Fallopian tube torsion

Last revised by Dalia Ibrahim on 12 Aug 2023

A fallopian tube torsion is a type of adnexal torsion and usually occurs in association with an ovarian torsion (when it is then termed a tubo-ovarian torsion). An isolated fallopian tube torsion is rare but can occur. 


An isolated tubal torsion can occur as a late complication of tubal ligation 1,2.

Other risk factors for an isolated fallopian tube torsion include 3,8 


There is a well-recognized right-sided predilection 9

Radiographic features


Reported sonographic findings include 3,5

  • a normal-appearing uterus and ovaries with normal flow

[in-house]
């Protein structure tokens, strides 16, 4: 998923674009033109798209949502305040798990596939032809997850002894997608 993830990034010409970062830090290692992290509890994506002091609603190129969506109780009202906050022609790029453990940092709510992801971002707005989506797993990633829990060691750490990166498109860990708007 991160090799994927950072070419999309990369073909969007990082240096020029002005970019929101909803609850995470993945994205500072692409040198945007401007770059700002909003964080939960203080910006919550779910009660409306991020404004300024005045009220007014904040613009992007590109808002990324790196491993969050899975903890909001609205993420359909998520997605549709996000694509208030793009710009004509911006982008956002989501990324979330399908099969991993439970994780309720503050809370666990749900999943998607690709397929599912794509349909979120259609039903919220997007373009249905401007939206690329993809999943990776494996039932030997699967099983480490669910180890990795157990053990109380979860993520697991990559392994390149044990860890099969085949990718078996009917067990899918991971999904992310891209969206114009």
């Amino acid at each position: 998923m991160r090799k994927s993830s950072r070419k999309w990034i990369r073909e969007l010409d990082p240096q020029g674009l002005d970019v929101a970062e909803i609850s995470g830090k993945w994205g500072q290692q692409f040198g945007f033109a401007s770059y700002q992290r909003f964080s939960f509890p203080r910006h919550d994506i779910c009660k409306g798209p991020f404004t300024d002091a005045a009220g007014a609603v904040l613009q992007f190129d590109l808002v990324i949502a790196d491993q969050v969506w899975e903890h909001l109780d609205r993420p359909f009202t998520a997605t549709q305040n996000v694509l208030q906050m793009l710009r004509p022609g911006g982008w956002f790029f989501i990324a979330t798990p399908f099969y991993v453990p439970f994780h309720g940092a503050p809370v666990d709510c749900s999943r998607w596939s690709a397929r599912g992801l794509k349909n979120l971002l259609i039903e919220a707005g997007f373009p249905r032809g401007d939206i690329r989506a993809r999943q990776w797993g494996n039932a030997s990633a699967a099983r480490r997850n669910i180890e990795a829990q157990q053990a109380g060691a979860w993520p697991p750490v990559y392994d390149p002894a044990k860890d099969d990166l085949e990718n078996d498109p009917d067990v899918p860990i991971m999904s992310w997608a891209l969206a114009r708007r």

• free fluid

  • a dilated tube with thickened, echogenic walls and internal debris 

  • a convoluted echogenic mass thought to represent a thickened, torsed tube

  • sonographic whirlpool sign: described as a relatively specific sign of tubal torsion 7


Reported primary CT findings of isolated tubal torsion include 3,4

  • an adnexal mass

  • twisted appearance to the fallopian tube with dilated tube greater than 15 mm

  • thickened and enhancing tubal wall and luminal CT attenuation greater than 50 HU, compatible with hemorrhage

Secondary signs include

  • free intrapelvic fluid

  • peritubular fat stranding

  • enhancement and thickening of the broad ligament

  • regional ileus

ADVERTISEMENT: Supporters see fewer/no ads

Cases and figures

  • Case 1
    Drag here to reorder.
  • Case 2
    Drag here to reorder.
  • Case 3
    Drag here to reorder.